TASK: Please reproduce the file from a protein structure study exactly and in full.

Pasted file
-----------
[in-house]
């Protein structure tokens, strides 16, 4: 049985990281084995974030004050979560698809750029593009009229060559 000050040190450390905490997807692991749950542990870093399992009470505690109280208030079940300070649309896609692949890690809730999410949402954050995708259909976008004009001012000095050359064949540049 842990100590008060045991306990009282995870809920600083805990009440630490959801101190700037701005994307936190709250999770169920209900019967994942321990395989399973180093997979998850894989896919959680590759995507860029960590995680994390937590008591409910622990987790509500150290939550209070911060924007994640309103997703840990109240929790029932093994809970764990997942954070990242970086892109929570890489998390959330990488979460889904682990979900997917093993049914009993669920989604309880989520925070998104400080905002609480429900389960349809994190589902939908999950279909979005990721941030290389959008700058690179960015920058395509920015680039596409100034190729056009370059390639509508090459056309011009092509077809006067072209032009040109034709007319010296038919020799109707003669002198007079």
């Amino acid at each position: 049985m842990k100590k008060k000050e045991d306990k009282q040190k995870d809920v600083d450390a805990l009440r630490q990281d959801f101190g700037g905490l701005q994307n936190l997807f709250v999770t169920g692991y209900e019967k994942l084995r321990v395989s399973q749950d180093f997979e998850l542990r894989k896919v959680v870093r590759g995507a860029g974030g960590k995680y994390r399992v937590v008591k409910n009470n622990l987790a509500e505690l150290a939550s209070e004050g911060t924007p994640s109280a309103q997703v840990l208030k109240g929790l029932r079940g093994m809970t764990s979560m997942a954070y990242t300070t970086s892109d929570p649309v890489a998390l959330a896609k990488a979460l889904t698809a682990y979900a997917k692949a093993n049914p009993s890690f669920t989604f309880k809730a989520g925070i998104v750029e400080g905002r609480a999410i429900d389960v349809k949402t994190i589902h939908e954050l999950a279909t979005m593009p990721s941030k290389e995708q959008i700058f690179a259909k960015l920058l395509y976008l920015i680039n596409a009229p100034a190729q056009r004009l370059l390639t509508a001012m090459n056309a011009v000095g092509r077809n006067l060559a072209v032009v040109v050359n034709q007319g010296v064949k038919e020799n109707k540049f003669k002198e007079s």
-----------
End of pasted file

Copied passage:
[in-house]
């Protein structure tokens, strides 16, 4: 049985990281084995974030004050979560698809750029593009009229060559 000050040190450390905490997807692991749950542990870093399992009470505690109280208030079940300070649309896609692949890690809730999410949402954050995708259909976008004009001012000095050359064949540049 842990100590008060045991306990009282995870809920600083805990009440630490959801101190700037701005994307936190709250999770169920209900019967994942321990395989399973180093997979998850894989896919959680590759995507860029960590995680994390937590008591409910622990987790509500150290939550209070911060924007994640309103997703840990109240929790029932093994809970764990997942954070990242970086892109929570890489998390959330990488979460889904682990979900997917093993049914009993669920989604309880989520925070998104400080905002609480429900389960349809994190589902939908999950279909979005990721941030290389959008700058690179960015920058395509920015680039596409100034190729056009370059390639509508090459056309011009092509077809006067072209032009040109034709007319010296038919020799109707003669002198007079």
């Amino acid at each position: 049985m842990k100590k008060k000050e045991d306990k009282q040190k995870d809920v600083d450390a805990l009440r630490q990281d959801f101190g700037g905490l701005q994307n936190l997807f709250v999770t169920g692991y209900e019967k994942l084995r321990v395989s399973q749950d180093f997979e998850l542990r894989k896919v959680v870093r590759g995507a860029g974030g960590k995680y994390r399992v937590v008591k409910n009470n622990l987790a509500e505690l150290a939550s209070e004050g911060t924007p994640s109280a309103q997703v840990l208030k109240g929790l029932r079940g093994m809970t764990s979560m997942a954070y990242t300070t970086s892109d929570p649309v890489a998390l959330a896609k990488a979460l889904t698809a682990y979900a997917k692949a093993n049914p009993s890690f669920t989604f309880k809730a989520g925070i998104v750029e400080g905002r609480a999410i429900d389960v349809k949402t994190i589902h939908e954050l999950a279909t979005m593009p990721s941030k290389e995708q959008i700058f690179a259909k960015l920058l395509y976008l920015i680039n596409a009229p100034a190729q056009r004009l370059l390639t509508a001012m090459n056309a011009v000095g092509r077809n006067l060559a072209v032009v040109v050359n034709q007319g010296v064949k038919e020799n109707k540049f003669k002198e007079s």